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Thomas Ryan (Ireland)

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Fortress Europe: Inside the War Against Immigration
Fortress Europe: Inside the War Against Immigration
by Matthew Carr
Edition: Paperback
Price: £9.99

13 of 43 people found the following review helpful
1.0 out of 5 stars Partisan and wholly pro-immigration, 4 Dec. 2015
A shockingly naive book, written rather for teenagers (and overgrown ones) than for people who have to live in the real world. Carr is fundamentally a one-world quasi-Marxist zealot who sees nation states as barriers to justice, rather than what they are: the best means of providing security and identity to their inhabitants. Just look what happens when a real borderless world emerges; ISIS are busy making one, and committing countless revolting atrocities in the process. In another deep irony, which entirely escapes Carr, many of the migrants are fleeing states which have failed, partly because of too much diversity - of race, religion and culture. And with the unhindered mass-migration taking place at the moment (December 2015) what is to stop the hitherto relatively homogenous states of Europe (which have become that way because of savage wars in the past - or have we forgotten?) from following the failed balkanised states of Africa and the Middle East? Related to this Carr is deeply cagey too about the limits of migration and how much is enough or too much: when Europe resembles the slums of the developing world and we all have nothing equally I presume he'll be content. The biggest joke of all of course is that the vaunted 'Fortres Europe' condemned in this book is an illusion, a bogeyman for the Left; whoever wants can simply stroll across it - the Jihadi scum who murdered 130 people in Paris on November 13th 2015 made that tragically clear. A book for people who like to pose as humanitarians at middle-class dinner parties; for anyone looking for hard social facts on the impact of immigration on European culture and society, now and in the future, you won't find it here. The book's focus is rather on the criminal underworld of illegal immigration.
Comment Comments (6) | Permalink | Most recent comment: Jan 20, 2016 5:58 PM GMT


Tiger
Tiger
by Thomas Anderson
Edition: Hardcover
Price: £25.00

2 of 3 people found the following review helpful
2.0 out of 5 stars Not a Tiger of a book!, 8 Oct. 2015
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This review is from: Tiger (Hardcover)
A dreadful book. I read Osprey's companion book on the Panther tank (by different authors, crucially) and really enjoyed it, so I came to this with high hopes. Unfortunately, the author almost entirely avoids analysis and instead cuts and pastes reams of technical data, and dryly written contemporary German after action reports. It is stultifyingly dull stuff. A preferable approach, and one more in keeping with the historian's craft, would be leave the references to these in the footnotes, and use them to build his own analysis and narrative. He doesn't though, and one can't help but feel cheated, as though the book was just a cash grab. I strongly advise against purchasing the author's accompanying book on the Ferdinand tank destroyer. I'm giving it two stars solely for the photographs, which admittedly are excellent. Not the last word on the Tiger then.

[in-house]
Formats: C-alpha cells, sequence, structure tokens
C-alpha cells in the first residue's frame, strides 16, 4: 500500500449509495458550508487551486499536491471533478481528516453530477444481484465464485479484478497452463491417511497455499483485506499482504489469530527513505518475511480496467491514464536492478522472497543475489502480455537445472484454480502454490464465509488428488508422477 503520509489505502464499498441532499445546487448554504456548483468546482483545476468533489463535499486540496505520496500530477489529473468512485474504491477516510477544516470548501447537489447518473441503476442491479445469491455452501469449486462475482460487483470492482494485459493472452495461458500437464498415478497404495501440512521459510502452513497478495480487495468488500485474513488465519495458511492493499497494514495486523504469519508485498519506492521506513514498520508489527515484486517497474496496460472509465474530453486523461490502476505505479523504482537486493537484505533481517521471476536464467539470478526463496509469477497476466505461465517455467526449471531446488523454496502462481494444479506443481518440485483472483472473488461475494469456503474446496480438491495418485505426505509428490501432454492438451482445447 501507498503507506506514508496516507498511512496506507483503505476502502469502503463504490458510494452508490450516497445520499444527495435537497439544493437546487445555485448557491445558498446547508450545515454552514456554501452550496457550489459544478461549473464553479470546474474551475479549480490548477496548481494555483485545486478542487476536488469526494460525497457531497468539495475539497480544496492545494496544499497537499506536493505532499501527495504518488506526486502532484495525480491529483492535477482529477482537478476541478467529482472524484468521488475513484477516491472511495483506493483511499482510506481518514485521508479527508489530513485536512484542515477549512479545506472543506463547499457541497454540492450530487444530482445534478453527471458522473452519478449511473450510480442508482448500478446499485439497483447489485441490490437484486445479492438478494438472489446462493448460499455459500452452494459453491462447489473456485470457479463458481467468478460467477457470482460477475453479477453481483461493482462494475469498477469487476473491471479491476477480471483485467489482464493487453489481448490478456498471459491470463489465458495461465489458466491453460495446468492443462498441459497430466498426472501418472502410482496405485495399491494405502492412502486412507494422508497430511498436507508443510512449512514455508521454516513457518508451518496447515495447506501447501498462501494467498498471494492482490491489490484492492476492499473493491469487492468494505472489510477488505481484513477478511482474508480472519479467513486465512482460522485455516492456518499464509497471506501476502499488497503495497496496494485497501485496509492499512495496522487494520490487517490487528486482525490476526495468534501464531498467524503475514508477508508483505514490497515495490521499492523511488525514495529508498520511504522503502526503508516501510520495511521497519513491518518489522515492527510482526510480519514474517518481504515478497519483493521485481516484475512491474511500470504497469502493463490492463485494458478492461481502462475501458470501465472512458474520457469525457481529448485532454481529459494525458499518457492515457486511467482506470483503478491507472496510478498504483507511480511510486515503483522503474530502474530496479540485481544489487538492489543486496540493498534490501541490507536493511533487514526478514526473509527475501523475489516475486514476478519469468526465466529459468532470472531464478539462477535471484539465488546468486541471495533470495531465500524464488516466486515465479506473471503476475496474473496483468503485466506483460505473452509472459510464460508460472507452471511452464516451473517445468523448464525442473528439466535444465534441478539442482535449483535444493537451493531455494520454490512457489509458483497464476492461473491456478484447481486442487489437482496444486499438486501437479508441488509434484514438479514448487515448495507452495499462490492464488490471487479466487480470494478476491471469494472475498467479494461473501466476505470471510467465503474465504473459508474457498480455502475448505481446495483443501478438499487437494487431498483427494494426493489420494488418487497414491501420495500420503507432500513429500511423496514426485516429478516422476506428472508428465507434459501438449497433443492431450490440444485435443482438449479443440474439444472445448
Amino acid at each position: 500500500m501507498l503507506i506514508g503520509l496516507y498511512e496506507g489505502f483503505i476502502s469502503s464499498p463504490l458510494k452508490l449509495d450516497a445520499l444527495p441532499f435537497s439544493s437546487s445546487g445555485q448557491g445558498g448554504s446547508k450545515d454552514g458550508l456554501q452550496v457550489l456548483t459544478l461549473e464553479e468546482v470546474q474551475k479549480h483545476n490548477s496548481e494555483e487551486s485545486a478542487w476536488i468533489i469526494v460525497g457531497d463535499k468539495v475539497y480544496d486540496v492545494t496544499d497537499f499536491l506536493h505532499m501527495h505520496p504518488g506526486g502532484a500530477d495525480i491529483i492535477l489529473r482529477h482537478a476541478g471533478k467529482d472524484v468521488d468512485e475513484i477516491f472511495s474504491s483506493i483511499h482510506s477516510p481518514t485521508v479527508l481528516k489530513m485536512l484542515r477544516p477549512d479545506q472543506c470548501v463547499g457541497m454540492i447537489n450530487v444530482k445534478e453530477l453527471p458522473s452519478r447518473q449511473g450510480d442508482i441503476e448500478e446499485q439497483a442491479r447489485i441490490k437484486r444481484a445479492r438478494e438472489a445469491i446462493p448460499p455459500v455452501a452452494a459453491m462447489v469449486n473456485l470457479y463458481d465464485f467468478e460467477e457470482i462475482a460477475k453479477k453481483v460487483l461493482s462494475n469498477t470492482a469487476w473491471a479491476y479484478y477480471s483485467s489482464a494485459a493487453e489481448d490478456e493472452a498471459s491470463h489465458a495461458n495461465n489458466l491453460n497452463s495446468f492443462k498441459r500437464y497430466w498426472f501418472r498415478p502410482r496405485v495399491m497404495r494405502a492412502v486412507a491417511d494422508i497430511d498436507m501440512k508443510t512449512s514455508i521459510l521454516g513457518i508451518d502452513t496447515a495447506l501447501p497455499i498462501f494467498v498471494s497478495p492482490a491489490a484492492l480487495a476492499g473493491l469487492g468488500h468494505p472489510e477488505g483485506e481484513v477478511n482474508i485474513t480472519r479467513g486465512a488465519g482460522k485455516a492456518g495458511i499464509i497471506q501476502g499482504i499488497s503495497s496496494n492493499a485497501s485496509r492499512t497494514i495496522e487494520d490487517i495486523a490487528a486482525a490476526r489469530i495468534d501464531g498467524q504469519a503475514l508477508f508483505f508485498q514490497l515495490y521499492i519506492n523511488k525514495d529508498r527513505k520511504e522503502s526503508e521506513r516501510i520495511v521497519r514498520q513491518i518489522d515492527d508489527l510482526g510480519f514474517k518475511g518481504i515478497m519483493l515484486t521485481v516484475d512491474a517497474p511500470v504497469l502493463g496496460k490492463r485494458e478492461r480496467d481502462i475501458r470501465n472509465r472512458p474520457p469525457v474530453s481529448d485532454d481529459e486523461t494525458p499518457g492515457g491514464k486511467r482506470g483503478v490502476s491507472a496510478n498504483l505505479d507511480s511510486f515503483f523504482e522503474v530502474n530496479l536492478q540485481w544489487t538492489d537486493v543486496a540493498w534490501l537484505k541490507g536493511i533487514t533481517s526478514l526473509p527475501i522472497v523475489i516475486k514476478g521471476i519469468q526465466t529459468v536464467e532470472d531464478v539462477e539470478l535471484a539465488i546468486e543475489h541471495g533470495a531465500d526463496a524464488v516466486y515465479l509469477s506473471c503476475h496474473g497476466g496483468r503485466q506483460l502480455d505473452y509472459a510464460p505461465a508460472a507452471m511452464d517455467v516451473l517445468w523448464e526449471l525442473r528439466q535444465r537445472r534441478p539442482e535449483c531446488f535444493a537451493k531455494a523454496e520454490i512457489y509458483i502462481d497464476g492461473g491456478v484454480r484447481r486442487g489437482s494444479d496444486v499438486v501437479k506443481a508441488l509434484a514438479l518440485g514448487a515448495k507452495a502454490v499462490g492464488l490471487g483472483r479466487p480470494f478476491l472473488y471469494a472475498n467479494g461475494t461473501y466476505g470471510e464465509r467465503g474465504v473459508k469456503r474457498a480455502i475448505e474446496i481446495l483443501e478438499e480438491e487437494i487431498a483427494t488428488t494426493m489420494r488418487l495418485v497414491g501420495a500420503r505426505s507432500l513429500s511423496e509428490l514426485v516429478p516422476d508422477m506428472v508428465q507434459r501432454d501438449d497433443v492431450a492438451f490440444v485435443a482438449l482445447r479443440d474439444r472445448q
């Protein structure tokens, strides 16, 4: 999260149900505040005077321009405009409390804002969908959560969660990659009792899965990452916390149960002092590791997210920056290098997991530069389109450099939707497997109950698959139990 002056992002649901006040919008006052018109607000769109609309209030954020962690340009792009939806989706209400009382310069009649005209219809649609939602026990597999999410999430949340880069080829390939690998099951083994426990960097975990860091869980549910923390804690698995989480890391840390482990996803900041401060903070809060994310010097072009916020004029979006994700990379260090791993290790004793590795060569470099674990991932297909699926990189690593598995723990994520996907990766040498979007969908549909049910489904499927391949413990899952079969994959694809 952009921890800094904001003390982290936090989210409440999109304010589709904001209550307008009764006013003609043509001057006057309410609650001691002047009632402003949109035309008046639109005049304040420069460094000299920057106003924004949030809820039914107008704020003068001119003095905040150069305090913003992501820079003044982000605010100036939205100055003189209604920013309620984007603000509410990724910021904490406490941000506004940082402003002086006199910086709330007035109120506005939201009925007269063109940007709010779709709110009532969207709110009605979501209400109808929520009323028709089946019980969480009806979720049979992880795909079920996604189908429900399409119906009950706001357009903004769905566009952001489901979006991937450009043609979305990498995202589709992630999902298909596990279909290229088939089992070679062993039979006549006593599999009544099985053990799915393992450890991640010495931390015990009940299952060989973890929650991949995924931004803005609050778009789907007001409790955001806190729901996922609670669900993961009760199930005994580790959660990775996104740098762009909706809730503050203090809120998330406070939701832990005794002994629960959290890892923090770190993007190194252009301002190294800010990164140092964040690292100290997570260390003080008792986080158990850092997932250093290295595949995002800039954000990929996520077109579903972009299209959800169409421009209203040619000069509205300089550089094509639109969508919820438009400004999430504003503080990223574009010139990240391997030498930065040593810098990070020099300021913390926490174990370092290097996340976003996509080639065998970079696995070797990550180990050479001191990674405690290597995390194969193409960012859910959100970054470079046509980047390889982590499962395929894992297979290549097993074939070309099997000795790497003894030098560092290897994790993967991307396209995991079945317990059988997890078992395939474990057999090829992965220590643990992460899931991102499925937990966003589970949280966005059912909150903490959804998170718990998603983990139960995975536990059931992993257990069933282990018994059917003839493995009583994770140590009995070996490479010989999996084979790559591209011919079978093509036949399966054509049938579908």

Dark Eden
Dark Eden
by Chris Beckett
Edition: Paperback
Price: £8.99

4.0 out of 5 stars Lord of the Flies in space, 29 May 2014
This review is from: Dark Eden (Paperback)
My review title alludes to one of the more obvious (probable) influences on Beckett but it isn't remotely as simplistic as that might seem, as he attempts to explore how civilization and culture survives or fails among people marooned in a state of nature - here a weird sunless planet. But the novel is about so much more, addressing themes like memory and history, how the past is explained, and the uses to which it can be put. It is an intelligent novel, with clever (and cleverly used) literary references. William Golding's novel has already been mentioned. Another key influence was obviously the Bible, and its description of the Fall of Man, and how Cain brought murder and discord into the world. Milton's Paradise Lost may even be invoked, in that Beckett's main protagonist is, like Satan, a revolutionary figure, rebelling against old strictures and out-dated authority. He is also just a headstrong teenager, but that is part of the charm of Beckett's characterisation.

Highly recommended, especially since it reinvigorates an old theme in SF (lost human space-colonies) without resorting to alienating post-modern narrative tricks or a techno-centric bias - all too common in modern Science Fiction. Dark Eden is really only about people, and isn't that the most interesting subject of all?


Call of Duty: Ghosts (Xbox One)
Call of Duty: Ghosts (Xbox One)
Offered by Rush Gaming
Price: £19.95

0 of 1 people found the following review helpful
4.0 out of 5 stars Six months on, Ghosts is now nearly the game we wanted., 25 April 2014
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On release Ghosts met with an unprecedented fan lashback. This was for a number of reasons, predominantly because of some truly awful Multiplayer maps, leading to a frustrating experience, but also because of a disappointing campaign, no dedicated servers (still!), and outdated graphics. A suspicion, long held by vocal CoD critics, that Activison and the various developers were cruising, and just lazily trading on uncritical gamers, began also to be felt by many hitherto devoted fanboys. A fair number simply gave up on it and went back to BLOPS 2.

Now, six months on, and two DLC map-packs later, where do we stand? The campaign of course remains one of the worst in the series. But it should have been good, since its central idea, the hijacking of a potent space weapon and the resultant mass destruction wreaked on the US, adroitly addresses current US anxiety about it's great power status in an increasingly multipolar world.

Multiplayer though has always been where CoD has triumphed, and here Ghosts has been sufficiently revamped to make it a different game to what it was on release. The awful maps still exist, but whenever they come up on rotations they are never voted for. In addition, for those prepared to fork over the money, the first two batches of DLC have been a revelation, with small to medium style maps much more conducive to the frenetic gunplay we all know and love. Also, if you complete a challenge on certain maps, you get to play as a near invulnerable axe-wielding Michael Myers from Halloween, or the Predator alien from the iconic 80s film. This is serious fun. A number of patches have also attempted to make the whole experience fairer.